Why Should Teens Consider Counseling?
The teenage years can be tough for you and your parents. You want more freedom in your life and your diabetes care. Your parents are probably trying to find that balance between too much supervision and too little. You want to “fit in” just like anyone else. But having to take care of your diabetes every day can make that challenging. These are just a few of the conflicts that can cause not only stress for you and your parents but also stress between you and your parents.
Counseling or “talk therapy” may help improve family communication and problem solving, which may improve your diabetes management. Specifically, family-based therapy that focuses on the following aspects of diabetes care has been shown to help:
- Goal setting
- Positive reinforcement
- Behavioral “contracts”
- Supportive parental communications
- Shared responsibility for diabetes management
Keep the lines of communication open
Your parents may be able to help you with problems you might be facing. Turn to your parents or another responsible adult if you are dealing with difficult issues. It is also important for you and your parents to pay attention to how well you’re doing in other areas of your life besides diabetes management, such as at school, at home, and with friends.
Try to reduce the level of family tensions
Diabetes can cause tension between family members. If your family has a high level of this kind of tension, it may help cause or worsen depression. You and your family members need to talk (not argue!) to create more understanding and less fighting. This may help you better follow your care plan, which may help you better control your blood sugar. Remember, even as you are becoming more independent of your parents and other caregivers, their support is still helpful—don’t push them away if they are trying to help.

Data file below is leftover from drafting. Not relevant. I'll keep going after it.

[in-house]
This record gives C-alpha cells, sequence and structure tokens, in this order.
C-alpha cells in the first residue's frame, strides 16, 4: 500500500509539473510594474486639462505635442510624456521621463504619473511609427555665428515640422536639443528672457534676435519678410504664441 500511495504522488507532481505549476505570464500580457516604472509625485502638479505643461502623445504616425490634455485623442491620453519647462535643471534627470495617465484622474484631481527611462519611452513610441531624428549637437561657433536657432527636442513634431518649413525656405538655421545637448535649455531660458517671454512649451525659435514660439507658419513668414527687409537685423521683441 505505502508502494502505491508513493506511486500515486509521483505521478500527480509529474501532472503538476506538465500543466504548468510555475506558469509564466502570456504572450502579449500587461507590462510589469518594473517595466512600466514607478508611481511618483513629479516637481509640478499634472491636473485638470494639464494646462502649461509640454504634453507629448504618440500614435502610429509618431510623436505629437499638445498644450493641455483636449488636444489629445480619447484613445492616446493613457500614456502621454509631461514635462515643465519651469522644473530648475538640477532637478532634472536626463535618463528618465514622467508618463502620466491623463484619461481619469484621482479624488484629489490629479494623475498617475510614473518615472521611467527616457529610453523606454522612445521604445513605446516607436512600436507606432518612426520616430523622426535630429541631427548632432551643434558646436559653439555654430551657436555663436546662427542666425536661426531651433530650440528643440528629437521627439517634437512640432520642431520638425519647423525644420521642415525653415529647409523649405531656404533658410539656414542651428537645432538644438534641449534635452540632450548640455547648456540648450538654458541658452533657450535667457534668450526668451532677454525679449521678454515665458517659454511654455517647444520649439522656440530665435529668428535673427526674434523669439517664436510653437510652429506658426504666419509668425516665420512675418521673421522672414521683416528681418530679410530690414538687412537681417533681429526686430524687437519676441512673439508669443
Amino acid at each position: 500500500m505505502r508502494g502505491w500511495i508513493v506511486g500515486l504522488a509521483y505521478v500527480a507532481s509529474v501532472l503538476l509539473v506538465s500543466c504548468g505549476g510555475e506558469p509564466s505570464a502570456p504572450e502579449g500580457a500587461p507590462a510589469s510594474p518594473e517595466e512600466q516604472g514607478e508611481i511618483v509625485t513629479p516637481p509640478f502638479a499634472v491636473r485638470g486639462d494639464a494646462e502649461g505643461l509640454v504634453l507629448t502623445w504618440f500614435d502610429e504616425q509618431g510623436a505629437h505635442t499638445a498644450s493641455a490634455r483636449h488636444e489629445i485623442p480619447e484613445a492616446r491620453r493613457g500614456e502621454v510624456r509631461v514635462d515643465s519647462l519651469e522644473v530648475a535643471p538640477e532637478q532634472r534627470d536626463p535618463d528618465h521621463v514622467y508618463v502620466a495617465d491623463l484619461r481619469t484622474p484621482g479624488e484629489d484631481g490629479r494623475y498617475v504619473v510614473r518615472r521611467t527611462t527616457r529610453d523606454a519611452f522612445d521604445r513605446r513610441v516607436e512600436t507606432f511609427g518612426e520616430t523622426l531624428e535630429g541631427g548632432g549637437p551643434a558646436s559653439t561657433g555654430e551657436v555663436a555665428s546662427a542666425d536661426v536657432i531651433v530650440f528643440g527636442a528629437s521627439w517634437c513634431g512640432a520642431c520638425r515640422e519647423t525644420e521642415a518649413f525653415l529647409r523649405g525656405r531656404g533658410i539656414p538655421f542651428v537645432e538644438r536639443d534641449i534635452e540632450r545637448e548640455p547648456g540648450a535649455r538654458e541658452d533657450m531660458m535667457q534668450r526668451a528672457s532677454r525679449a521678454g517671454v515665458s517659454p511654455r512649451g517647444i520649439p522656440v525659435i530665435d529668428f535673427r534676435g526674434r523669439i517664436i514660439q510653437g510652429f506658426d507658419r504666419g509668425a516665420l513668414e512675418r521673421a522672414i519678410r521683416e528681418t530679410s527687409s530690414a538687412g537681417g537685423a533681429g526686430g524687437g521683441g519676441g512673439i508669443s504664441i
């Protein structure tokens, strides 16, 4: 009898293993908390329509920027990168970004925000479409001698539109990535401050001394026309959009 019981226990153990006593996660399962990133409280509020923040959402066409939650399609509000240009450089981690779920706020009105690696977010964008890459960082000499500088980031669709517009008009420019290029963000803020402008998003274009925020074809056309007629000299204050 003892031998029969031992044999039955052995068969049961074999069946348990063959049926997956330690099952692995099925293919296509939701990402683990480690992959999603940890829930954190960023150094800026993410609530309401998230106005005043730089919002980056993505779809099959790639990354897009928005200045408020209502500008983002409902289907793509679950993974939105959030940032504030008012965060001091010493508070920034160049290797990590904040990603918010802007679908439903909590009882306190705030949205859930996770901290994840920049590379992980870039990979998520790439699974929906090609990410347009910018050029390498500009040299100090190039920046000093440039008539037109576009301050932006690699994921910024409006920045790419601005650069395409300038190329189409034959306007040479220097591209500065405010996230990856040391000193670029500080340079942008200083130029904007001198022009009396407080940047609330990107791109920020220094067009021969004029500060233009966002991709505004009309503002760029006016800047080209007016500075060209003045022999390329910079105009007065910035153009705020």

If you are depressed, you may have trouble taking care of your diabetes and controlling blood sugar. That’s why screening for depression and other emotional problems is recommended by the American Diabetes Association. Please consult your health care professional if you have any questions about your health or treatment.
Some of the warning signs of depression among teens with type 1 diabetes include:
- Checking blood sugar less frequently
- Having a higher A1C
- Having more family tensions related to diabetes
- Having parents who feel more burdened by diabetes
Unfortunately, research and medical studies have found that teens with type 1 diabetes are more likely to suffer from depression (feeling sad or “blue” for a long period of time) than teenagers without type 1 diabetes. Everyone has a down day every now and then, so it’s hard to know if you are depressed or just going through a rough patch. But if you are having symptoms for at least 2 weeks, it could be depression. And, if you think you may be depressed, consider counseling.
Be aware of the signs of depression. Contact a health care provider right away if you have any of the following symptoms:
- Loss of pleasure in activities you used to enjoy
- Trouble sleeping
- Lower energy levels
- Change in appetite and/or loss of enjoyment of certain foods
- Weight gain or loss
- Trouble focusing or making decisions
- Feelings of guilt or low self-worth
- Thoughts of suicide or self-harm
Remember, this short list does not take the place of talking to a health care provider. If you have any questions about your emotional health, ask your parent or someone on your diabetes care team for help.
For questions about getting counseling and referrals, please make sure to talk to your health care provider.